Tag Archives: Life Stories 2016

To Marge, In Grateful Thanks

She was a retired high school chemistry teacher, a reader of Bonhoeffer, and someone whose later years were filled with enough wisdom and love to pray for the people who would harm and kill others rather than foster and bless them. She spoke and wrote with love and intelligence. For the past eight years, she blessed my life as a companion in study and prayer. Even when she moved hundreds of miles away a few years back, she remained in my heart.

Marge O’Brien was kind enough to share her thoughts with me in many conversations. She was also kind enough to do the same for anyone who read my yearly Advent Devotional. With grateful thanks, I share her words with you:

Psalm 126; Habakkuk 3:13-19; Matthew 21:28-32

Though the fig tree does not blossom and no fruit is on the vines; though the produce of the olive fails and the field yields no food; though the flock is cut off from the fold, and there is no herd in the stalls, yet I will rejoice in the Lord; I will exult in the God of my salvation. God, the Lord, is my strength; he makes my feet like the feet of a deer, and makes me tread upon the heights.

Habakkuk 3:17-19

Habakkuk was a prophet in the late seventh and early sixth centuries BCE. It was a time of great turmoil in Jerusalem and of many great injustices in the world. In many ways like in our own world, the question arises, “Where is God’s justice?” Why do the poor suffer while the powerful go unpunished for their misdeeds? Why do bad things happen to good people? Perhaps we ask the wrong questions. Is it up to us to criticize God? Or is it possible that there is something else going on?

Perhaps we have a role in bringing God’s kingdom into our world. Over and over again, in both the Old and New Testaments, we are reminded that our God wills a world of righteousness and justice, a world with compassion for the poor and the sick, a world of peace and love. Sometimes we are depressed by what we see in the events of our time. We feel helpless to make things better. Habakkuk foresaw great troubles coming to Jerusalem in the form of warring nations. He knew that times were going to be rough. “YET I will rejoice in the God of my salvation!”

There are times in our own lives when we feel helpless. We do not have control over what is happening. Jobs are lost. Relationships fail. Illness consumes us or someone we love. YET, in all of the sadness and violence, God is beside us, loving us, guiding us, helping us. As we look back on some of the dark times in our life, so often we see God at work picking up the pieces for us and helping us get through to a brighter side of the darkness.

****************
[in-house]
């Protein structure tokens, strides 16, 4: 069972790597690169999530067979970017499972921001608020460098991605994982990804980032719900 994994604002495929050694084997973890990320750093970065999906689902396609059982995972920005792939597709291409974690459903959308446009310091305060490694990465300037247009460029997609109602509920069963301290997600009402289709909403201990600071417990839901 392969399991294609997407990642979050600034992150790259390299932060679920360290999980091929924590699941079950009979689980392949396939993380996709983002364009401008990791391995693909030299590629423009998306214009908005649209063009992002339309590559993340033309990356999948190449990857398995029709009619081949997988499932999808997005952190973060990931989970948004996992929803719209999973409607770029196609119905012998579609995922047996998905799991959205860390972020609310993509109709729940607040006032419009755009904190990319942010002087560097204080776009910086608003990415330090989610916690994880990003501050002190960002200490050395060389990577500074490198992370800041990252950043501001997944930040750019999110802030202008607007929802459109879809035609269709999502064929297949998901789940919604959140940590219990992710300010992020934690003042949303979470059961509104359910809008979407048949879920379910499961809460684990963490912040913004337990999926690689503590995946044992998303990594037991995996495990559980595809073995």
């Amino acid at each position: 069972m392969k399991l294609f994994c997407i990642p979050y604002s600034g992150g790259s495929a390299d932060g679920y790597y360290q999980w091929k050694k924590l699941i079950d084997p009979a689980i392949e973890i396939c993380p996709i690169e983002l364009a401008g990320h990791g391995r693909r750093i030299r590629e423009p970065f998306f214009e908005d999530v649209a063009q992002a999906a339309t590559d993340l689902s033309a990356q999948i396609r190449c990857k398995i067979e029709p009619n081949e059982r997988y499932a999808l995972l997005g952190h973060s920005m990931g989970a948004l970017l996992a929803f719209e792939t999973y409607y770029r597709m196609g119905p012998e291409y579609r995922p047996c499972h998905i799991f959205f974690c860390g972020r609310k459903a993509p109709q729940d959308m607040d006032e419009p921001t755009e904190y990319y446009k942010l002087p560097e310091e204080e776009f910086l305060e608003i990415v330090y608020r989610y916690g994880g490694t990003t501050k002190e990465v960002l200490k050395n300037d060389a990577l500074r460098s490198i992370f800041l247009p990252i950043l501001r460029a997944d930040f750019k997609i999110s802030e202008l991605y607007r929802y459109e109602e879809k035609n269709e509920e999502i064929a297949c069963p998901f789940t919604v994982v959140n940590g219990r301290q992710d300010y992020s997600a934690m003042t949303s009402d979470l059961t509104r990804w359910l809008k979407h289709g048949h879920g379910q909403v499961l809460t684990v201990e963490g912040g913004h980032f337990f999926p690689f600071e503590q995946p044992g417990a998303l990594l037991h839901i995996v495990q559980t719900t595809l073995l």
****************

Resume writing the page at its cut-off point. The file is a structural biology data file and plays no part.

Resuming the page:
And there is the answer: God, Jesus, Holy Spirit, with us always. In the darkness or the light, as Julian of Nowich reminds us “All shall be well.”

Lord Jesus, let our minds rest in your Word, so that when doubt and grief would overwhelm us, faith will open our eyes to see your hand at work in our life and enable us to turn toward the future with hope and toward each other in perfect charity.” A Prayer from St. Augustine.

Offered on December 13, 2014, by Marge O’Brien, retired teacher now worshipping at St. David’s Episcopal ChurchIn North Chesterfield Virginia, steadfast pray-er, child of God.

In Memoriam

It’s a day to remember those who died. Graves with fresh flowers, parades in small towns, and patriotic songs. For the first time, my father is remembered rather than remembering. My mother, sister, brothers, and aunt will each honor the memory of my father.

Years ago, I gave him a couple of books by Dietrich Bonhoeffer – Ethics and The Cost of Discipleship. We had a few conversations about Bonhoeffer’s life, especially his participation in a plot to assassinate Hitler. Was this against his faith (he had been in favor of Gandhi’s non-violent approach to change)? Was Bonhoeffer wrong to condone assassination, even participate in its attempt? My father didn’t think so. His comment:

“He had to choose between killing a murderer or allowing a murderer to keep killing. He did what he could live with and paid the price for it.”

We had many other talks about God and living in this imperfect world. On this day of remembrance, I thank God for seeing in my father a living Christian faith. It was an honor to know him.

Giving Up?

A friend of mine decided in her late 20’s that she didn’t want kids. She just couldn’t see giving up what she wanted to have a child. She had a certain order to her life, with enough time to devote to work, husband, and hobbies. She had more than enough money for a comfortable life, home and vacations included. Another life, especially a young one, wouldn’t fit into the life pattern she had created. While she enjoyed playing with my two sons when they were young, she didn’t want high chairs and pediatricians and diapers and plush toys. It’s been almost two decades since then, and she hasn’t regretted her decision.